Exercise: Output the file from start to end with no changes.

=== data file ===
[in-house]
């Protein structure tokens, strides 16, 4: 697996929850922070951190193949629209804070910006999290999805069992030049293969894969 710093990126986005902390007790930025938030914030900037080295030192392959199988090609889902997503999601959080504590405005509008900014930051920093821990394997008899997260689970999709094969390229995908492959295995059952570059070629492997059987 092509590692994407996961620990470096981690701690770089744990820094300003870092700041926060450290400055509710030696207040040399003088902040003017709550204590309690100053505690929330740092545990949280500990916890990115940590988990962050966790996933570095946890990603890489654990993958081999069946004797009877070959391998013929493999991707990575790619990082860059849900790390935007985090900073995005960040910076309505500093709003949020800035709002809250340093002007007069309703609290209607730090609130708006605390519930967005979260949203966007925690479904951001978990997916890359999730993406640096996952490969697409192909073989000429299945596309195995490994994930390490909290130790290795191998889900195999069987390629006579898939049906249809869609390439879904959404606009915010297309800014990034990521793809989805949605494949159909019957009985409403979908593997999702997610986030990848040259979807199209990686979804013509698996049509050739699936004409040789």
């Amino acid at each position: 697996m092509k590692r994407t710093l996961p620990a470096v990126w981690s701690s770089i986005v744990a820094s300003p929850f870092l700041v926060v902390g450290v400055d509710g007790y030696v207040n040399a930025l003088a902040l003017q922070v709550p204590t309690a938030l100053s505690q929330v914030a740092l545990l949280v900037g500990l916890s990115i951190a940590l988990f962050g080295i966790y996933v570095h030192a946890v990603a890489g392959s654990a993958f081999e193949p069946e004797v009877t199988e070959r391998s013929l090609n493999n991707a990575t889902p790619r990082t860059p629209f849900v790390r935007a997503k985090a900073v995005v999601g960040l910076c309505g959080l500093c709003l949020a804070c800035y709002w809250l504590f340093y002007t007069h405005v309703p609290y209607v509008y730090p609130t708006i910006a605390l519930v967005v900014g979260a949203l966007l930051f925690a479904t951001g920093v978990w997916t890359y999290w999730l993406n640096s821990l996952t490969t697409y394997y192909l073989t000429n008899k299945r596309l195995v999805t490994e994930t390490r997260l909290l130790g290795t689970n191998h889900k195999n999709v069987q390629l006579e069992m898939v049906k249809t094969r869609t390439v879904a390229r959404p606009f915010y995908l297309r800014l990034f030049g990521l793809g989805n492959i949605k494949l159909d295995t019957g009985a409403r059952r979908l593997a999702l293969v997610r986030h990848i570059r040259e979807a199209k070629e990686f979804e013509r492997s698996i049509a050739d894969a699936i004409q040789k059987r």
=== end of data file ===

[in-house]
């Protein structure tokens, strides 16, 4: 697996929850922070951190193949629209804070910006999290999805069992030049293969894969 710093990126986005902390007790930025938030914030900037080295030192392959199988090609889902997503999601959080504590405005509008900014930051920093821990394997008899997260689970999709094969390229995908492959295995059952570059070629492997059987 092509590692994407996961620990470096981690701690770089744990820094300003870092700041926060450290400055509710030696207040040399003088902040003017709550204590309690100053505690929330740092545990949280500990916890990115940590988990962050966790996933570095946890990603890489654990993958081999069946004797009877070959391998013929493999991707990575790619990082860059849900790390935007985090900073995005960040910076309505500093709003949020800035709002809250340093002007007069309703609290209607730090609130708006605390519930967005979260949203966007925690479904951001978990997916890359999730993406640096996952490969697409192909073989000429299945596309195995490994994930390490909290130790290795191998889900195999069987390629006579898939049906249809869609390439879904959404606009915010297309800014990034990521793809989805949605494949159909019957009985409403979908593997999702997610986030990848040259979807199209990686979804013509698996049509050739699936004409040789």
């Amino acid at each position: 697996m092509k590692r994407t710093l996961p620990a470096v990126w981690s701690s770089i986005v744990a820094s300003p929850f870092l700041v926060v902390g450290v400055d509710g007790y030696v207040n040399a930025l003088a902040l003017q922070v709550p204590t309690a938030l100053s505690q929330v914030a740092l545990l949280v900037g500990l916890s990115i951190a940590l988990f962050g080295i966790y996933v570095h030192a946890v990603a890489g392959s654990a993958f081999e193949p069946e004797v009877t199988e070959r391998s013929l090609n493999n991707a990575t889902p790619r990082t860059p629209f849900v790390r935007a997503k985090a900073v995005v999601g960040l910076c309505g959080l500093c709003l949020a804070c800035y709002w809250l504590f340093y002007t007069h405005v309703p609290y209607v509008y730090p609130t708006i910006a605390l519930v967005v900014g979260a949203l966007l930051f925690a479904t951001g920093v978990w997916t890359y999290w999730l993406n640096s821990l996952t490969t697409y394997y192909l073989t000429n008899k299945r596309l195995v999805t490994e994930t390490r997260l909290l130790g290795t689970n191998h889900k195999n999709v069987q390629l006579e069992m898939v049906k249809t094969r869609t390439v879904a390229r959404p606009f915010y995908l297309r800014l990034f030049g990521l793809g989805n492959i949605k494949l159909d295995t019957g009985a409403r059952r979908l593997a999702l293969v997610r986030h990848i570059r040259e979807a199209k070629e990686f979804e013509r492997s698996i049509a050739d894969a699936i004409q040789k059987r």